One description of depression is that it is like the shapeless sagging of a rubber band that has been kept tight and taunt for too long. When feelings have been strong, stressed, unprocessed, or held captive over a period of time, we just stop feeling altogether. Persons and events no longer have the power to enliven us; we operate on a low level cruise control. Usually we keep functioning, but there is no positive or creative affect toward persons and things, and even less toward ourselves. We basically stop living our only life.
Many lawyers operate at this level, without even knowing that it is a kind of death. They have learned to take it as normative and unchangeable. Life is no longer enjoyable, and almost everything becomes another excuse to be upset, angry, aggressive, afraid or defensive. We all know many people who live at this level.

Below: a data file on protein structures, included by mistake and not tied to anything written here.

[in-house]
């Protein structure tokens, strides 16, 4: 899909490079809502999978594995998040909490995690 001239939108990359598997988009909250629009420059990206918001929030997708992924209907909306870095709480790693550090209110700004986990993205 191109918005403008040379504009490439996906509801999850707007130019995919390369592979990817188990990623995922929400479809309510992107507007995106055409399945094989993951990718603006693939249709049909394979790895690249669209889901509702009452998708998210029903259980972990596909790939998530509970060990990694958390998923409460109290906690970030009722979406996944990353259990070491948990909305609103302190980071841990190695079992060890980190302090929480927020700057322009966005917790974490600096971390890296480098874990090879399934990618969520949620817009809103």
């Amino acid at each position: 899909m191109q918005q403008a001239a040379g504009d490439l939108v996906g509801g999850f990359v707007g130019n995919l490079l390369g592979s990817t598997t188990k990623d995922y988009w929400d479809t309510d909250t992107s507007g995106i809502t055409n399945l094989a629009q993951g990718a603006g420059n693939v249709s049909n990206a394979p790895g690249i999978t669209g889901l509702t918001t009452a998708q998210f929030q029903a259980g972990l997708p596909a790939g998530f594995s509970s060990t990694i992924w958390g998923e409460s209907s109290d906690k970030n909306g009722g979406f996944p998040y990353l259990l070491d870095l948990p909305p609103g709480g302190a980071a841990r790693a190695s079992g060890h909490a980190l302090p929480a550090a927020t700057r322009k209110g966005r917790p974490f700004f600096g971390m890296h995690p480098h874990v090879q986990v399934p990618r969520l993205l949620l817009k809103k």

But I would also like to describe another common source of depression that is less often addressed: basic meaninglessness. Religion, philosophy, and culture are supposed to address that foundational need. But when religion or spirituality is largely in the head, mostly fear based, or merely moralistic, there is a huge vacuum in most people. The soul and the spirit are not fed at this level. I am afraid that it is the most common form of religion we now have in the West. Such people, often very smart, have no beginning, middle or end to their life story, unless they totally create it for themselves like some kind of Nietzschean “ubermensch”. This is inherently too big a task for one autonomous individual.